WASHINGTON — Democrats demanded on Saturday that the White House hand over all records related to President Donald Trump’s latest firing of a federal watchdog, this time at the State Department, and they suggested Secretary of State Mike Pompeo was responsible, in what “may be an illegal act of retaliation.”
“We unalterably oppose the politically-motivated firing of inspectors general and the President’s gutting of these critical positions,” the chairman of the House Foreign Affairs Committee and the top Democrat on the Senate Foreign Relations Committee wrote in a letter to the administration announcing their investigation.
Trump announced late Friday that he was firing the inspector general, Steve Linick, an Obama administration appointee whose office was critical of what it saw as political bias in the State Department’s management. The ouster was one more move by the president against independent executive branch watchdogs who have found fault with his administration.
New York Rep. Eliot Engel and New Jersey Sen. Bob Menendez sent letters to the White House, the State Department and the inspector general’s office asking that administration officials preserve all records related to Linick’s dismissal and provide them to the committees by this coming Friday. They promised to “look deeply into this matter” and said they would seek to interview White House officials. They said they “trust that the White House will cooperate fully with our investigation.”
A senior department official said Trump removed Linick from his job on Friday but gave no reason for the action. In a letter to Congress, Trump said Linick, who had held the job since 2013, no longer had his full confidence and that his removal would take effect in 30 days. Trump did not mention Linick by name in his letter.
Democrats soon cried foul. Engel suggested Linick was fired in part in retaliation for opening an unspecified investigation into Pompeo.
Engel offered no details. Two congressional aides said it involved allegations that Pompeo may have improperly treated staff. Linick’s office has issued several reports critical of the department’s handling of personnel matters during the Trump administration, including accusing some political appointees of retaliating against career officials.
Engel and Menendez said it was ”their understanding” that Pompeo recommended that Linick be fired because the watchdog was investigating “wrongdoing” by the Cabinet officer. They gave no specifics, but said such a move “may be an illegal act of retaliation.”
House Speaker Nancy Pelosi, D-Calif., said Linick was “punished for honorably performing his duty to protect the Constitution and our national security.” She said Trump ”must cease his pattern of reprisal and retaliation against the public servants who are working to keep Americans safe, particularly during this time of global emergency.”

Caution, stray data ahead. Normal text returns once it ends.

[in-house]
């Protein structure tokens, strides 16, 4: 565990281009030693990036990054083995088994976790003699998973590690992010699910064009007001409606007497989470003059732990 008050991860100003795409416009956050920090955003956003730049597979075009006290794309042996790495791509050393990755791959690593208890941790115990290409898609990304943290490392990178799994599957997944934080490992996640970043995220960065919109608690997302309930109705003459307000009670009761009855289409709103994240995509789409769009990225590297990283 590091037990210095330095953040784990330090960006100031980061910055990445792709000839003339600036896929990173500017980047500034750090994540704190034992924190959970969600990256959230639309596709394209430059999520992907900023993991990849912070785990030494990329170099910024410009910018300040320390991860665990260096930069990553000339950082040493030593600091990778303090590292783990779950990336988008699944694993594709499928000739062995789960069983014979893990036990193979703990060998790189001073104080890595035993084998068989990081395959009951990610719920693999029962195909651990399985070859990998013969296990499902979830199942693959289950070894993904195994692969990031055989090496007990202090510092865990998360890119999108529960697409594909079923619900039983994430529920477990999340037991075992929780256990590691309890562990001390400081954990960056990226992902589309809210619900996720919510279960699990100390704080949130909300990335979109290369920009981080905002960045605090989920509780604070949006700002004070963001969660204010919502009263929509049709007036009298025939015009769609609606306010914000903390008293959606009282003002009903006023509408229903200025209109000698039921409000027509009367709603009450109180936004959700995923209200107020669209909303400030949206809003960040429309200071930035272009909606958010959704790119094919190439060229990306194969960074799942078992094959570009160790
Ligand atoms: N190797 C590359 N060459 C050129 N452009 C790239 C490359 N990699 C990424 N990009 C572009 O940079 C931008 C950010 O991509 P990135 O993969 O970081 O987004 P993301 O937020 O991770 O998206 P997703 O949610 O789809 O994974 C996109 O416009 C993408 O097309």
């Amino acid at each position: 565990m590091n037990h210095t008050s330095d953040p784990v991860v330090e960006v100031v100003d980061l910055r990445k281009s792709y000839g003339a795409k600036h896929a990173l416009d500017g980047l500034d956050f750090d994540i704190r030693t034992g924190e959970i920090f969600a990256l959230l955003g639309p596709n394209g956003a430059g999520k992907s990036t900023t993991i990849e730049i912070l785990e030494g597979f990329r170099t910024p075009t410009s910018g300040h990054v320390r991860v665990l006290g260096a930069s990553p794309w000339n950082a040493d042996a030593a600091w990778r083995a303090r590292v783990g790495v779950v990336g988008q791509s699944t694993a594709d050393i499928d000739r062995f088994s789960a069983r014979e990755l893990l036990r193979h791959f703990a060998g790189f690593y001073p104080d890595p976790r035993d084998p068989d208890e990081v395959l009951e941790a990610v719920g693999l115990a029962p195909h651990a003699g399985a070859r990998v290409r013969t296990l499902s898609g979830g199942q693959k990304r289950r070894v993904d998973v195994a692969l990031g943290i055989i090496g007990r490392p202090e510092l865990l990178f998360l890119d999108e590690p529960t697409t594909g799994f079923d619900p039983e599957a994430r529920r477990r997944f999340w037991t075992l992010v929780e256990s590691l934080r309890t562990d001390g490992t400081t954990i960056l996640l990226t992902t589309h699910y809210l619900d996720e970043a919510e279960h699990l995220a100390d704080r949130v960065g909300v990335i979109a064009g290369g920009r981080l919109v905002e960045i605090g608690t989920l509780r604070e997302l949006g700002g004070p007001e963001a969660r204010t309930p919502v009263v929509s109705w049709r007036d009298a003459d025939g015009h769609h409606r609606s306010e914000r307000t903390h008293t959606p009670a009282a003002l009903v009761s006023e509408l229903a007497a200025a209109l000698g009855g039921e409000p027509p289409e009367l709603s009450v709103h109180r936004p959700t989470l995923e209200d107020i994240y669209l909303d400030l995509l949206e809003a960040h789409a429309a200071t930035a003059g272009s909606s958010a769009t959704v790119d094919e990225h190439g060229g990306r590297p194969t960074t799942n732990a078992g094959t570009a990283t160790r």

Linick, whose office also took issue with former Secretary of State Hillary Clinton’s use of a private email server while she served as America’s top diplomat, played a minor role in the Ukraine impeachment investigation into Trump.
In October, Linick turned over documents to House investigators that he had received from State Department Counselor T. Ulrich Brechbuhl, a close Pompeo associate, which contained information from debunked conspiracy theories about Ukraine’s role in the 2016 election.
Linick will replaced by Stephen Akard, a former career foreign service officer who has close ties to Vice President Mike Pence, said the official, who was not authorized to discuss the matter publicly and spoke on condition of anonymity. Akard currently runs the department’s Office of Foreign Missions. He had been nominated to be the director general of the foreign service but withdrew after objections he wasn’t experienced enough.
The lawmakers’ request for information from the White House includes any evaluations of Linick’s job performance and any assessment of Akard’s job qualifications.
Linick, a former assistant U.S. attorney in California and Virginia, had overseen inspector general reports that were highly critical of the department’s management policies during the Trump administration. His office had criticized several Trump appointees for their treatment of career staff for apparently being insufficiently supportive of Trump and his policies.
Under Linick, the State Department’s inspector general office was also critical of former Secretary of State Rex Tillerson’s hiring freeze and attempts to streamline the agency by slashing its funding and personnel.
Trump has been taking aim lately at inspectors general.
In April, he fired Michael Atkinson, the inspector general for the intelligence community, for his role in the whistleblower complaint that led to Trump’s impeachment.
Then Trump removed Glenn Fine as acting inspector general at the Defense Department. The move stripped him of his post as chairman of the Pandemic Response Accountability Committee, which is among those overseeing the vast economic relief law pass in response to the coronavirus.
During a White House briefing on COVID-19, Trump questioned the independence of an inspector general of the Department of Health and Human Services over a report that said there was a shortage of supplies and testing at hospitals. Trump has since moved to replace the HHS official, Christi A. Grimm. She is a career person who has held the position in an acting capacity, but now Trump has nominated a permanent replacement.
Associated Press writer Deb Riechmann contributed to this report.